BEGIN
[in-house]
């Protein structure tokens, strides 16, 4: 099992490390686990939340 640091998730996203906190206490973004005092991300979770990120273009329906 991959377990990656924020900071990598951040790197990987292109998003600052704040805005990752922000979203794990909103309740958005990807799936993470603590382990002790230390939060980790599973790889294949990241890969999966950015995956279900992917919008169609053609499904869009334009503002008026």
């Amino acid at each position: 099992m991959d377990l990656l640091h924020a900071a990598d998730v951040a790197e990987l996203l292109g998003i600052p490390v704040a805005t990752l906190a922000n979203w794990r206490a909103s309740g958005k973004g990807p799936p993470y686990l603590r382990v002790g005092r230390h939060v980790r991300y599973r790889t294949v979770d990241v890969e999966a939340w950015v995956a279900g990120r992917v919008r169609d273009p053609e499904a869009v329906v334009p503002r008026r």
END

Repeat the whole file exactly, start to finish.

[in-house]
């Protein structure tokens, strides 16, 4: 099992490390686990939340 640091998730996203906190206490973004005092991300979770990120273009329906 991959377990990656924020900071990598951040790197990987292109998003600052704040805005990752922000979203794990909103309740958005990807799936993470603590382990002790230390939060980790599973790889294949990241890969999966950015995956279900992917919008169609053609499904869009334009503002008026």
């Amino acid at each position: 099992m991959d377990l990656l640091h924020a900071a990598d998730v951040a790197e990987l996203l292109g998003i600052p490390v704040a805005t990752l906190a922000n979203w794990r206490a909103s309740g958005k973004g990807p799936p993470y686990l603590r382990v002790g005092r230390h939060v980790r991300y599973r790889t294949v979770d990241v890969e999966a939340w950015v995956a279900g990120r992917v919008r169609d273009p053609e499904a869009v329906v334009p503002r008026r």